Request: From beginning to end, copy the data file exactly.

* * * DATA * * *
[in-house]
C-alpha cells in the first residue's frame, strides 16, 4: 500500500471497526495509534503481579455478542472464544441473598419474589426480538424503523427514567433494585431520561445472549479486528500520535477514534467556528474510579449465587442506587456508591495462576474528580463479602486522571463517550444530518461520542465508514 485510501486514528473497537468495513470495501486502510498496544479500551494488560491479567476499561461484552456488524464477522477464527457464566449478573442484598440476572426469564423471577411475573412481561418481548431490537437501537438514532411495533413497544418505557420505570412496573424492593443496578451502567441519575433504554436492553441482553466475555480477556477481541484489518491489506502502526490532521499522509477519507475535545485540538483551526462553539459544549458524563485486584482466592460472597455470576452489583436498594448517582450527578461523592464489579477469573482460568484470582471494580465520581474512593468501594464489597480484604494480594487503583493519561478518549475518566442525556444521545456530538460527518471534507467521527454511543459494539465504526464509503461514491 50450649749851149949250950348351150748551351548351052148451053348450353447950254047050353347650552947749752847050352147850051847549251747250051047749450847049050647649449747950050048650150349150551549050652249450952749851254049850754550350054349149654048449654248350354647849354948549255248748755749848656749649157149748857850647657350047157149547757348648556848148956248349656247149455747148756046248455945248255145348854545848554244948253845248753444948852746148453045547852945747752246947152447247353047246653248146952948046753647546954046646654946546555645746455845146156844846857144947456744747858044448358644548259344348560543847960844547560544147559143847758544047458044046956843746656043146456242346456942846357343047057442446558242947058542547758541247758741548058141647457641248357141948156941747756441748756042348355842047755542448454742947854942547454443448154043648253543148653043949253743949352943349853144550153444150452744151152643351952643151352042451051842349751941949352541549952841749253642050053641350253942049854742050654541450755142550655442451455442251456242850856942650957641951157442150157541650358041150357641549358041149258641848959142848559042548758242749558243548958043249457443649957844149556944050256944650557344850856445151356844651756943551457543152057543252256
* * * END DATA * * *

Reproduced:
[in-house]
C-alpha cells in the first residue's frame, strides 16, 4: 500500500471497526495509534503481579455478542472464544441473598419474589426480538424503523427514567433494585431520561445472549479486528500520535477514534467556528474510579449465587442506587456508591495462576474528580463479602486522571463517550444530518461520542465508514 485510501486514528473497537468495513470495501486502510498496544479500551494488560491479567476499561461484552456488524464477522477464527457464566449478573442484598440476572426469564423471577411475573412481561418481548431490537437501537438514532411495533413497544418505557420505570412496573424492593443496578451502567441519575433504554436492553441482553466475555480477556477481541484489518491489506502502526490532521499522509477519507475535545485540538483551526462553539459544549458524563485486584482466592460472597455470576452489583436498594448517582450527578461523592464489579477469573482460568484470582471494580465520581474512593468501594464489597480484604494480594487503583493519561478518549475518566442525556444521545456530538460527518471534507467521527454511543459494539465504526464509503461514491 50450649749851149949250950348351150748551351548351052148451053348450353447950254047050353347650552947749752847050352147850051847549251747250051047749450847049050647649449747950050048650150349150551549050652249450952749851254049850754550350054349149654048449654248350354647849354948549255248748755749848656749649157149748857850647657350047157149547757348648556848148956248349656247149455747148756046248455945248255145348854545848554244948253845248753444948852746148453045547852945747752246947152447247353047246653248146952948046753647546954046646654946546555645746455845146156844846857144947456744747858044448358644548259344348560543847960844547560544147559143847758544047458044046956843746656043146456242346456942846357343047057442446558242947058542547758541247758741548058141647457641248357141948156941747756441748756042348355842047755542448454742947854942547454443448154043648253543148653043949253743949352943349853144550153444150452744151152643351952643151352042451051842349751941949352541549952841749253642050053641350253942049854742050654541450755142550655442451455442251456242850856942650957641951157442150157541650358041150357641549358041149258641848959142848559042548758242749558243548958043249457443649957844149556944050256944650557344850856445151356844651756943551457543152057543252256